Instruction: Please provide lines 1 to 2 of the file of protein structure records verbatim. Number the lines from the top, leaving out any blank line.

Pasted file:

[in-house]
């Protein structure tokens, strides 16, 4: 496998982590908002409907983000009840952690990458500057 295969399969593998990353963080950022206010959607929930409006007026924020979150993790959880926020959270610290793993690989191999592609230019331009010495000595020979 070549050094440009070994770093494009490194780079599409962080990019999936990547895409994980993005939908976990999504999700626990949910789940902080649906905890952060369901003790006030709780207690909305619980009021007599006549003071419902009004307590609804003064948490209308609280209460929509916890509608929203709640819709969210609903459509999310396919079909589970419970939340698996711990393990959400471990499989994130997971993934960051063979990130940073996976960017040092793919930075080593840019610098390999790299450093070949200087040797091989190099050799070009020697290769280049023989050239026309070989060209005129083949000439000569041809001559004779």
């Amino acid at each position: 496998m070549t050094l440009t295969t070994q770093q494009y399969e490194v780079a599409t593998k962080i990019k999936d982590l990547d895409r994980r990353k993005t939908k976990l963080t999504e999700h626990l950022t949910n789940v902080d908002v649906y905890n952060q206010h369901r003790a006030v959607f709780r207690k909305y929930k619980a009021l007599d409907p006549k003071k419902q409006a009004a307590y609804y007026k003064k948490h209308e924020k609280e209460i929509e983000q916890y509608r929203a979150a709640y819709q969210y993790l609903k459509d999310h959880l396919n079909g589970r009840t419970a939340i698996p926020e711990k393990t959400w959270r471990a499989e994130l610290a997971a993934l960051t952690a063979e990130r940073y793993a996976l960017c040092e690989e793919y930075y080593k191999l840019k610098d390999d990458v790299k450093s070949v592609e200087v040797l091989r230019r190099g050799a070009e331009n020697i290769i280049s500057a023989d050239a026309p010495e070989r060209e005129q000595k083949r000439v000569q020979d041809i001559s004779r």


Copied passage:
[in-house]
């Protein structure tokens, strides 16, 4: 496998982590908002409907983000009840952690990458500057 295969399969593998990353963080950022206010959607929930409006007026924020979150993790959880926020959270610290793993690989191999592609230019331009010495000595020979 070549050094440009070994770093494009490194780079599409962080990019999936990547895409994980993005939908976990999504999700626990949910789940902080649906905890952060369901003790006030709780207690909305619980009021007599006549003071419902009004307590609804003064948490209308609280209460929509916890509608929203709640819709969210609903459509999310396919079909589970419970939340698996711990393990959400471990499989994130997971993934960051063979990130940073996976960017040092793919930075080593840019610098390999790299450093070949200087040797091989190099050799070009020697290769280049023989050239026309070989060209005129083949000439000569041809001559004779």